The data, which claimed Australia had fallen $2.6 billion short of what it should contribute, compared the share of international climate finance provided by rich countries with their share of carbon emissions to date, a measure of their responsibility for the climate crisis.
Pat Conroy, federal Minister for International Development and the Pacific, rejected the analysis because he said it was whether it included “record levels of climate finance the new government has committed”, including in the recent budget.
“What we intend on doing through the COP is driving momentum on implementation of the Glasgow Treaty. Importantly, that includes adaptation. It also includes climate financing, including loss and damage, looking at progressing that where it’s appropriate,” he said.
As countries gather in Sharm el-Sheikh for the COP27 UN climate talks, the backdrop of rising emissions highlights the widening gap between the goals of the 2015 Paris Agreement and what is happening in the real world.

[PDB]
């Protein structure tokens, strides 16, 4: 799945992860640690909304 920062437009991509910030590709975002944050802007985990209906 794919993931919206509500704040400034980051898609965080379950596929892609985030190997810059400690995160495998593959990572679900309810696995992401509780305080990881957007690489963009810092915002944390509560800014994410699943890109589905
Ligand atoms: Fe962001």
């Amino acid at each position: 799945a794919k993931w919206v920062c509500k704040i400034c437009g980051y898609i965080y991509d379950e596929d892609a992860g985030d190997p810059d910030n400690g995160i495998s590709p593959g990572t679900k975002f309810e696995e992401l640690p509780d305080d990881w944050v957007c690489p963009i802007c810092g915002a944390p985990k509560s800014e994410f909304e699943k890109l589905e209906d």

Global carbon dioxide emissions will hit a record high this year despite a drop in China’s emissions as the world increased its coal use and economic activity continued to pick up post-coronavirus. Carbon dioxide emissions from energy will rise 1 per cent to reach 37.5bn tonnes in 2022 — with the biggest increases coming from India and the US.
UN Secretary-General Antonio Guterres has called on developed nations such as Australia to phase out coal and other fossil fuels in the next seven years. Last week he also called for a “global surge” in adaptation investment to “save millions of lives from climate carnage”.
Timmermans said the US, which has been locked in congressional gridlock over much of its funding, needed to increase its share. But he said US climate envoy John Kerry was right to call for increased private sector funding.
“Yes, the Americans can be doing more public finance, but at the same time, if there is if there is one part of the world where the unleashing of private finance might work faster than anywhere else, it is also the US,” he said.
He said the world must keep fighting for action to keep global warming under 1.5 degrees, the aim of the Paris Accord. “It’s going to be bloody hard, but every digit is important,” he said.